Robert Liow hails from my own home country, and like me, doesn't live there either. He writes to us from Singapore, with a story featuring a childhood game of FIGHTING SPIDERS. I have never played fighting spiders myself, but it's hard not to be aware that this is a thing. Combining this game with the technofantasy of steampunk, "Spider Here" has got the makings of a dramatic movie! 

Friday, February 6, 2015

THE SEA IS OURS Roundtable: Alessa Hinlo #SteampunkHands

Alessa Hinlo is one of those small and fierce women that we Asians should be famed for. I had the joy of meeting her, after a long time being aware of each other through social networks, at WisCon last year.  Her story, "The Last Aswang," feels like a knife cutting in, and twisting. It is also a very strong example of steampunk that moves away from the materials we commonly associate with it to more nature-based materials--an indigenous steampunk form!  

THE SEA IS OURS roundtable: Ivanna Mendels #SteampunkHands

I got really excited over Ivanna's story, which brings to life (well, kind of) an old familiar legend--she calls him Malin Kundang, I call him Si Tenggang, but it is essentially the same story: a rich man passes through his home village, where his mother recognizes him. Ashamed of his past, he refuses to acknowledge her, and she curses him to turn to stone. Ivanna is a lot kinder to Si Tenggang than I am, but I was extremely excited nonetheless! 

Thursday, February 5, 2015

THE SEA IS OURS Roundtable: L. L. Hill #SteampunkHands

L. L. Hill is a woman of few words. So few, I actually don't know that much about her! We will call her a woman of economical words, since she is also a poetess. Her story in this anthology has that same quiet air about it, as all her emails do:

THE SEA IS OURS roundtable: zm quynh #SteampunkHands

zm quynh I first met at WisCon, tapping away at her laptop during downtimes between panels. She was working on a larger project, she told me. This is her first ever short story sale, and I'm pleased to introduce you to her work. 

Wednesday, February 4, 2015

THE SEA IS OURS Roundtable: Paolo Chikiamco #SteampunkHands

I am so so so so pleased to be able to say that I've published Paolo! I first came to know of him through his work at Rocket Kapre, and then at Usok. He told me about his steampunk comic, set in Spanish-era Philippines, High Society (purchasable on Kindle!), and the prequel, "On Wooden Wings," which has since been published in Steampunk III: Steampunk Revolution. The story he has written for us, "Between Severed Souls," takes place between these two works.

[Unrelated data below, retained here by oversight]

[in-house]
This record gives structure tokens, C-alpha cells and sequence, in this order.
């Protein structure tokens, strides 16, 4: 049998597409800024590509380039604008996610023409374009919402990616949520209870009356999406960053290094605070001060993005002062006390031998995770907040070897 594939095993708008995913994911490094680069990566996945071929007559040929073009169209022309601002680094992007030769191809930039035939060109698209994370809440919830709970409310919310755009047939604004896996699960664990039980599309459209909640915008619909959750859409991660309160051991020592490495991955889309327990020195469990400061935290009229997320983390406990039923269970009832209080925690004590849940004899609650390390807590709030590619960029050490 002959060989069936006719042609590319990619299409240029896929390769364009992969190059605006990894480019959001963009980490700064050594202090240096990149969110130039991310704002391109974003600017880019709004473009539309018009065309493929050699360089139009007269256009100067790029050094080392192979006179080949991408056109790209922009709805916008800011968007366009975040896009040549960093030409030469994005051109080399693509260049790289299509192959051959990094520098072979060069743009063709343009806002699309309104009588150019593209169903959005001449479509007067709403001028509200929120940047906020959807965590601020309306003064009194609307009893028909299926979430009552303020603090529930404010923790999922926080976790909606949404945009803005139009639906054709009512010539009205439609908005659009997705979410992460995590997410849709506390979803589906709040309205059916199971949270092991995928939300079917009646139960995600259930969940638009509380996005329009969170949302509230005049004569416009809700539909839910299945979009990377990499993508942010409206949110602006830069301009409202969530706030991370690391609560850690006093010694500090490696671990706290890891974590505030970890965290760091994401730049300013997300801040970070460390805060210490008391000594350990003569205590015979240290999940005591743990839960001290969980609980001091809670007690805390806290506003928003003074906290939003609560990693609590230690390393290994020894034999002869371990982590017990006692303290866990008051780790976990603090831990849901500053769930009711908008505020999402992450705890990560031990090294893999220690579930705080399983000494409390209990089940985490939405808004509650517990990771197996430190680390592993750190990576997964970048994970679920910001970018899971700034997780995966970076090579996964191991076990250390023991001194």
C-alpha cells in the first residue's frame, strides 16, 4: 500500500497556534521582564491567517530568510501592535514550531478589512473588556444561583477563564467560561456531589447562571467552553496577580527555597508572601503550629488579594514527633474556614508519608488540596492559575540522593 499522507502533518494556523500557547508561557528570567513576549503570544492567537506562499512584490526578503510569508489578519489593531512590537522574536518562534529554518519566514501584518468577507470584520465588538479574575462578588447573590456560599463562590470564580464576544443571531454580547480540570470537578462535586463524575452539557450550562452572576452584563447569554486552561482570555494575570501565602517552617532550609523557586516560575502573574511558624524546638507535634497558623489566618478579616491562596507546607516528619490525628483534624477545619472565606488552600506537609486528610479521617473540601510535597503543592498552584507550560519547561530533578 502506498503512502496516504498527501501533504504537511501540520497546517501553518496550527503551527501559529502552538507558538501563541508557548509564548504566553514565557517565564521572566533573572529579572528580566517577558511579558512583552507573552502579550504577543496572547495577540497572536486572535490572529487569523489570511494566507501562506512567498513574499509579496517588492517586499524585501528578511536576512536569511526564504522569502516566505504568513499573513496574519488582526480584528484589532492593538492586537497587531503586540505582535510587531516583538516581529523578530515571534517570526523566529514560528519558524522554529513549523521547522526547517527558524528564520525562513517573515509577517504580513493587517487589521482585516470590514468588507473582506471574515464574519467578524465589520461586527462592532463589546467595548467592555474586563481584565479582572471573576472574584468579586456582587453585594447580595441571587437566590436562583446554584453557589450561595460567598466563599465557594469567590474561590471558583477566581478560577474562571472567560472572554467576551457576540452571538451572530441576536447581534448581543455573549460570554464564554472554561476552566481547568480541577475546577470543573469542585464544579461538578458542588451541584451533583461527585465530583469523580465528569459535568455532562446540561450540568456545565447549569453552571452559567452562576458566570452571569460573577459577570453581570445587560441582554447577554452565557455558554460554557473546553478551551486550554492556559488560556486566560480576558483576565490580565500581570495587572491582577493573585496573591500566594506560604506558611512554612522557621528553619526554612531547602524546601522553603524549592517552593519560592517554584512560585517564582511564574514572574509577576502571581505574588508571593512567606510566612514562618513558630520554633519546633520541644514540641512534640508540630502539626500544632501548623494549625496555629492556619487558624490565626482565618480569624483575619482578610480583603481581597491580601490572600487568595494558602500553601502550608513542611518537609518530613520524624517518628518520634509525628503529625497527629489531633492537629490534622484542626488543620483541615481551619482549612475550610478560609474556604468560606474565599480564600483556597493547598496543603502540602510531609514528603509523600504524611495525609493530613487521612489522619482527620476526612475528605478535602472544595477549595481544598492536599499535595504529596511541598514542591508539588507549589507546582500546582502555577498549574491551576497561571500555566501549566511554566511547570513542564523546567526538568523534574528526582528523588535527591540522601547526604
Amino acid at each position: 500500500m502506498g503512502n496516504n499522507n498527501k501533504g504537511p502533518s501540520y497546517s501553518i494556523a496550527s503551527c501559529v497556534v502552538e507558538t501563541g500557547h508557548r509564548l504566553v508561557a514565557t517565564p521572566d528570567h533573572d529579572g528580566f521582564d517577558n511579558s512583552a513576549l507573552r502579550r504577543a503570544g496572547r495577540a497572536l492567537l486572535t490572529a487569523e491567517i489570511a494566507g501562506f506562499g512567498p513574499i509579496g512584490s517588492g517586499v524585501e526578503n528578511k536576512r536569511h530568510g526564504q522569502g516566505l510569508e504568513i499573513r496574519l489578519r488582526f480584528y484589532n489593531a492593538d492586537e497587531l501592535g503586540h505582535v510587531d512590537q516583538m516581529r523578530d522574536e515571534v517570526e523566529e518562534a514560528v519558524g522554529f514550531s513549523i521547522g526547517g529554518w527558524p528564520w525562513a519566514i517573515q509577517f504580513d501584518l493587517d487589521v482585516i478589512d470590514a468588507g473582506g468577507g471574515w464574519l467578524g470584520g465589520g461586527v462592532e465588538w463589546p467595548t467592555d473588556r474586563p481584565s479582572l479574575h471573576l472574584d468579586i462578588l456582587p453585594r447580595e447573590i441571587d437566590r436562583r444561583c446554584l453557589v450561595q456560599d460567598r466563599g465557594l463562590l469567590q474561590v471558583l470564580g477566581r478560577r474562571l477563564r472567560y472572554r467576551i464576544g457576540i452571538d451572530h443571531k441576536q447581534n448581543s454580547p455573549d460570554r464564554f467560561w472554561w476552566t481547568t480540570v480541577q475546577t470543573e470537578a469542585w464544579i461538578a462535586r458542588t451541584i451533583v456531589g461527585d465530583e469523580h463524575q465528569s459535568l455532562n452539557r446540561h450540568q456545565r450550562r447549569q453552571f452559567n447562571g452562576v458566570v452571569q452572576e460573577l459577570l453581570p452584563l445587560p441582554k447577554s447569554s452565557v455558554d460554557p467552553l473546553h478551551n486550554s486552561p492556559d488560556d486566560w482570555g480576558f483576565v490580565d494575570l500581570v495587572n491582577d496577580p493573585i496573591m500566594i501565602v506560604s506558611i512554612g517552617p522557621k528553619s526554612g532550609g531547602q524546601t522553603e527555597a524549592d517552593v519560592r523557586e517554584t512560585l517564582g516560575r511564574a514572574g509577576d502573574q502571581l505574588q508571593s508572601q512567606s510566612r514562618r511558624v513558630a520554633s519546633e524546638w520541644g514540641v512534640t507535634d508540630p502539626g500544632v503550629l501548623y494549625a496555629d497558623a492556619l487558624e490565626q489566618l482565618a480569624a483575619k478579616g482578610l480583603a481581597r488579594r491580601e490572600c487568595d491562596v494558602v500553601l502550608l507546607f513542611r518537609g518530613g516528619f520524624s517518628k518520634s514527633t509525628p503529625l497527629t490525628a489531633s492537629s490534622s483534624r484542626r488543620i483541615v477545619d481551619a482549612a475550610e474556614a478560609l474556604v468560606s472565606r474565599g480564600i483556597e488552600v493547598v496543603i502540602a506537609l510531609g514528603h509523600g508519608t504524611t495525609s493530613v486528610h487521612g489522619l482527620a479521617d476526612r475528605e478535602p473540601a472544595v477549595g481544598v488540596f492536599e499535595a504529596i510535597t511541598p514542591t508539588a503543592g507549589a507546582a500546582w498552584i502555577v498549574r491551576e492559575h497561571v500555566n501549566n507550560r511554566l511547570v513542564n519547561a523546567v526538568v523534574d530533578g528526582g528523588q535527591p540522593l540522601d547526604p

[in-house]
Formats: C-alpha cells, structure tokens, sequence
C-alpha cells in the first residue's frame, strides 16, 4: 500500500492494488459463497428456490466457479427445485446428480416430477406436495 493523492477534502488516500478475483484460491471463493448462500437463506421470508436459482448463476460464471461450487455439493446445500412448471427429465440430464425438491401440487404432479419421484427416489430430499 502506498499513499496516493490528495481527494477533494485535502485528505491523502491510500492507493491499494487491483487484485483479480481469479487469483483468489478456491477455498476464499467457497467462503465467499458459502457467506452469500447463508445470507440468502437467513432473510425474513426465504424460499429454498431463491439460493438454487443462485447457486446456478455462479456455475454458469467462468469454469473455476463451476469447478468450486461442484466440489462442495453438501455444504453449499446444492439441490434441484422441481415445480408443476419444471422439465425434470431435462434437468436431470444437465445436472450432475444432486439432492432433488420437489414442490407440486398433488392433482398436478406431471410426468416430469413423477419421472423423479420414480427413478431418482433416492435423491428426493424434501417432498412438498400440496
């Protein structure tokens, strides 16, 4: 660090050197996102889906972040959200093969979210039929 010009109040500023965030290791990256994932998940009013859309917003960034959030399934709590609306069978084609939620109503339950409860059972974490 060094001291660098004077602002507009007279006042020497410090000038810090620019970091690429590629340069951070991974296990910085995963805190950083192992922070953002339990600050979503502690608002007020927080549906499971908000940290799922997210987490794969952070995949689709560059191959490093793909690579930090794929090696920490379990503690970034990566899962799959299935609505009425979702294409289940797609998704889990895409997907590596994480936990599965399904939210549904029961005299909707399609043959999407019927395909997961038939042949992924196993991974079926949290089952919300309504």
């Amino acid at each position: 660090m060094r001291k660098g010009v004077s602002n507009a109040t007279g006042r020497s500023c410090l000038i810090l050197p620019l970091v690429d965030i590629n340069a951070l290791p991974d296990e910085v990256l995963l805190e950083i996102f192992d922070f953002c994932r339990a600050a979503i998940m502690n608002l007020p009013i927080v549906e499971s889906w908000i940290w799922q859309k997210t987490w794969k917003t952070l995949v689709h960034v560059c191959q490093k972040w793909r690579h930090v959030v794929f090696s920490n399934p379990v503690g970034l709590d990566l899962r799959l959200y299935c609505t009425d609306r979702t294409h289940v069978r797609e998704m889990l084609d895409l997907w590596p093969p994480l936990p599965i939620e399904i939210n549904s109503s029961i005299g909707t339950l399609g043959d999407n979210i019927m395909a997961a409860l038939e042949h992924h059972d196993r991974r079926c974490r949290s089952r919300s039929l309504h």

THE SEA IS OURS Roundtable: Kate Osias #SteampunkHands

Kate Osias sent in a reprint from one of the famous Philippine Speculative Fiction Annuals, and as soon as I finished it, I was breathless, and did my best impression of King Haggard from The Last Unicorn: "I must have it... I must have it, for my need is very great!" Fortunately, my co-editor, Joyce, agreed heartily. "The Unmaking of the Cuadro Amoroso" infuses mathematics and the arts with a passion!

Tuesday, February 3, 2015

THE SEA IS OURS Roundtable: Marilag Angway #SteampunkHands

Marilag Angway's story, "Chasing Volcanoes," is a high-flying (literally) adventure (we have a few of these) filled with different kinds of women, moral grays, principles, politics, and compassion. She coined a neologism, "malambaso," for this story, which is a combination of two Tagalog words, to name flexible glass!

Monday, February 2, 2015

Steampunk Hands Around the World 2015! Steampunk + Earthworm = ?

Airship Ambassador Kevin Steil has been doing this event for a while, but this is the first year Silver Goggles will be participating! I have posed questions to my writers of The Sea Is Ours: Tales of Steampunk Southeast Asia, and will post their answers as they get to me! 

I, too, will post some thoughts reflecting on this year's theme: "Our Playground, Our Classroom, Our Workshop." It's an interesting theme, considering I have spent the last two years in classrooms of some sort of another. If you are here because of Hands Around The World, be warned that I deal very little in images.

Well, I will give you one, under the cut: